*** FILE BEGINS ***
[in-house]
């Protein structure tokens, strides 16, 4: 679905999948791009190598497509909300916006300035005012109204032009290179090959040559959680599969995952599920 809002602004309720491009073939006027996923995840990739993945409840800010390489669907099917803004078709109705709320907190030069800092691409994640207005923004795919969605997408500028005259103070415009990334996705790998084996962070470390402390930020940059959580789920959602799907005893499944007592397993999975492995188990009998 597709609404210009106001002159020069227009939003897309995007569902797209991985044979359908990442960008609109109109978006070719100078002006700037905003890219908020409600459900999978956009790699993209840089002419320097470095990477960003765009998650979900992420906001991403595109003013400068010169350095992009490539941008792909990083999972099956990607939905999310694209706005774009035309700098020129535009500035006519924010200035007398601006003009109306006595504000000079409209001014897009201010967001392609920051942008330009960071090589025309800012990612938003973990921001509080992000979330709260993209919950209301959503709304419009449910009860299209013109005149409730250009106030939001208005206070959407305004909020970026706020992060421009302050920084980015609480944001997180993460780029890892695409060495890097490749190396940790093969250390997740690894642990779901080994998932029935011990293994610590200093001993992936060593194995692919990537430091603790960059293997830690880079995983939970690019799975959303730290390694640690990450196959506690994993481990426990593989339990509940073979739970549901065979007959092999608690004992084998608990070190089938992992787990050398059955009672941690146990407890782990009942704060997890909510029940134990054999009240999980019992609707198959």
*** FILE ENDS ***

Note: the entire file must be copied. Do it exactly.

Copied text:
[in-house]
């Protein structure tokens, strides 16, 4: 679905999948791009190598497509909300916006300035005012109204032009290179090959040559959680599969995952599920 809002602004309720491009073939006027996923995840990739993945409840800010390489669907099917803004078709109705709320907190030069800092691409994640207005923004795919969605997408500028005259103070415009990334996705790998084996962070470390402390930020940059959580789920959602799907005893499944007592397993999975492995188990009998 597709609404210009106001002159020069227009939003897309995007569902797209991985044979359908990442960008609109109109978006070719100078002006700037905003890219908020409600459900999978956009790699993209840089002419320097470095990477960003765009998650979900992420906001991403595109003013400068010169350095992009490539941008792909990083999972099956990607939905999310694209706005774009035309700098020129535009500035006519924010200035007398601006003009109306006595504000000079409209001014897009201010967001392609920051942008330009960071090589025309800012990612938003973990921001509080992000979330709260993209919950209301959503709304419009449910009860299209013109005149409730250009106030939001208005206070959407305004909020970026706020992060421009302050920084980015609480944001997180993460780029890892695409060495890097490749190396940790093969250390997740690894642990779901080994998932029935011990293994610590200093001993992936060593194995692919990537430091603790960059293997830690880079995983939970690019799975959303730290390694640690990450196959506690994993481990426990593989339990509940073979739970549901065979007959092999608690004992084998608990070190089938992992787990050398059955009672941690146990407890782990009942704060997890909510029940134990054999009240999980019992609707198959």